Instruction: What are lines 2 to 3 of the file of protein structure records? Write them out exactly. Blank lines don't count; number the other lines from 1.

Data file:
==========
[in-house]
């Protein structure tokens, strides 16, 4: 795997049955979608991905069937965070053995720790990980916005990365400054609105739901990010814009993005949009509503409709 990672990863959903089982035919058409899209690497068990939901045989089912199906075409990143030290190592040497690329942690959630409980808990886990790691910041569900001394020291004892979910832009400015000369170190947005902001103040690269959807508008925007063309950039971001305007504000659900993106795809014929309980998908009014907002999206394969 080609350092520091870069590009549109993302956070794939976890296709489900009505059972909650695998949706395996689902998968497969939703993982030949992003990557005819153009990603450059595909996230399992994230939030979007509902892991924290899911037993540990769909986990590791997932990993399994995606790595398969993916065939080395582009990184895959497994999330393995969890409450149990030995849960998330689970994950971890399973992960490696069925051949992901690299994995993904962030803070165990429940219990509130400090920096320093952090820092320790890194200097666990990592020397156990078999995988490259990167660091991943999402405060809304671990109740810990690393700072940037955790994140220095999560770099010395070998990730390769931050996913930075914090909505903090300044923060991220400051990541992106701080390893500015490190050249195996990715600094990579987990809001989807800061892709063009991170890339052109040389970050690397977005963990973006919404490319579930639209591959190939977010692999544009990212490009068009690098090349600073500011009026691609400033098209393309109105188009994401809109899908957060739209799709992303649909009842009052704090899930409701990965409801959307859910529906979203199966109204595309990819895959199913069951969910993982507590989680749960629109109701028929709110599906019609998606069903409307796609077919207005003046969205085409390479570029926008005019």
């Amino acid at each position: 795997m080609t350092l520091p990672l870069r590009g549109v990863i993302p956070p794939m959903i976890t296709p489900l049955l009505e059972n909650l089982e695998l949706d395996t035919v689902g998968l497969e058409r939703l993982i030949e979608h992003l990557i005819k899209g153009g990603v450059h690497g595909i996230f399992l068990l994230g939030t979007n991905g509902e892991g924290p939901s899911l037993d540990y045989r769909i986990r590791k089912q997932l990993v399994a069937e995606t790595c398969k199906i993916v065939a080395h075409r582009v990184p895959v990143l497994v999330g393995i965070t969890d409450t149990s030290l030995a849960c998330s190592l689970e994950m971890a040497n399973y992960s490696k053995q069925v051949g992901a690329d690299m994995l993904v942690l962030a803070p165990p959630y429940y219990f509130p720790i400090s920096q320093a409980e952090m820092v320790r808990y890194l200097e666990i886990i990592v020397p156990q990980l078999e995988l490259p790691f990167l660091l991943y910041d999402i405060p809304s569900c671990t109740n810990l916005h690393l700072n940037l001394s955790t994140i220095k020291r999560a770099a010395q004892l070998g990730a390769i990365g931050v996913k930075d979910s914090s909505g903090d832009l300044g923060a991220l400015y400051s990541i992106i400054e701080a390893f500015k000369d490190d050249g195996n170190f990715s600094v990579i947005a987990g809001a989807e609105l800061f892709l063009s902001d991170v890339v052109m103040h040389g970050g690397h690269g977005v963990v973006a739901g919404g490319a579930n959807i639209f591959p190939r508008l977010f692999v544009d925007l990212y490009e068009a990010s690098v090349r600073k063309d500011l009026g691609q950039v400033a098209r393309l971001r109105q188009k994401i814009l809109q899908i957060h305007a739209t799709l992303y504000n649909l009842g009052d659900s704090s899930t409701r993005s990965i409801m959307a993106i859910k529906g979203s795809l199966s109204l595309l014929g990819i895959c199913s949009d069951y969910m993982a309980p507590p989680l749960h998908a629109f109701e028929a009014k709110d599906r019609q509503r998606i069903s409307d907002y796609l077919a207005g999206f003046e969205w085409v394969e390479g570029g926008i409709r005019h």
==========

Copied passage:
């Protein structure tokens, strides 16, 4: 795997049955979608991905069937965070053995720790990980916005990365400054609105739901990010814009993005949009509503409709 990672990863959903089982035919058409899209690497068990939901045989089912199906075409990143030290190592040497690329942690959630409980808990886990790691910041569900001394020291004892979910832009400015000369170190947005902001103040690269959807508008925007063309950039971001305007504000659900993106795809014929309980998908009014907002999206394969 080609350092520091870069590009549109993302956070794939976890296709489900009505059972909650695998949706395996689902998968497969939703993982030949992003990557005819153009990603450059595909996230399992994230939030979007509902892991924290899911037993540990769909986990590791997932990993399994995606790595398969993916065939080395582009990184895959497994999330393995969890409450149990030995849960998330689970994950971890399973992960490696069925051949992901690299994995993904962030803070165990429940219990509130400090920096320093952090820092320790890194200097666990990592020397156990078999995988490259990167660091991943999402405060809304671990109740810990690393700072940037955790994140220095999560770099010395070998990730390769931050996913930075914090909505903090300044923060991220400051990541992106701080390893500015490190050249195996990715600094990579987990809001989807800061892709063009991170890339052109040389970050690397977005963990973006919404490319579930639209591959190939977010692999544009990212490009068009690098090349600073500011009026691609400033098209393309109105188009994401809109899908957060739209799709992303649909009842009052704090899930409701990965409801959307859910529906979203199966109204595309990819895959199913069951969910993982507590989680749960629109109701028929709110599906019609998606069903409307796609077919207005003046969205085409390479570029926008005019």
């Amino acid at each position: 795997m080609t350092l520091p990672l870069r590009g549109v990863i993302p956070p794939m959903i976890t296709p489900l049955l009505e059972n909650l089982e695998l949706d395996t035919v689902g998968l497969e058409r939703l993982i030949e979608h992003l990557i005819k899209g153009g990603v450059h690497g595909i996230f399992l068990l994230g939030t979007n991905g509902e892991g924290p939901s899911l037993d540990y045989r769909i986990r590791k089912q997932l990993v399994a069937e995606t790595c398969k199906i993916v065939a080395h075409r582009v990184p895959v990143l497994v999330g393995i965070t969890d409450t149990s030290l030995a849960c998330s190592l689970e994950m971890a040497n399973y992960s490696k053995q069925v051949g992901a690329d690299m994995l993904v942690l962030a803070p165990p959630y429940y219990f509130p720790i400090s920096q320093a409980e952090m820092v320790r808990y890194l200097e666990i886990i990592v020397p156990q990980l078999e995988l490259p790691f990167l660091l991943y910041d999402i405060p809304s569900c671990t109740n810990l916005h690393l700072n940037l001394s955790t994140i220095k020291r999560a770099a010395q004892l070998g990730a390769i990365g931050v996913k930075d979910s914090s909505g903090d832009l300044g923060a991220l400015y400051s990541i992106i400054e701080a390893f500015k000369d490190d050249g195996n170190f990715s600094v990579i947005a987990g809001a989807e609105l800061f892709l063009s902001d991170v890339v052109m103040h040389g970050g690397h690269g977005v963990v973006a739901g919404g490319a579930n959807i639209f591959p190939r508008l977010f692999v544009d925007l990212y490009e068009a990010s690098v090349r600073k063309d500011l009026g691609q950039v400033a098209r393309l971001r109105q188009k994401i814009l809109q899908i957060h305007a739209t799709l992303y504000n649909l009842g009052d659900s704090s899930t409701r993005s990965i409801m959307a993106i859910k529906g979203s795809l199966s109204l595309l014929g990819i895959c199913s949009d069951y969910m993982a309980p507590p989680l749960h998908a629109f109701e028929a009014k709110d599906r019609q509503r998606i069903s409307d907002y796609l077919a207005g999206f003046e969205w085409v394969e390479g570029g926008i409709r005019h």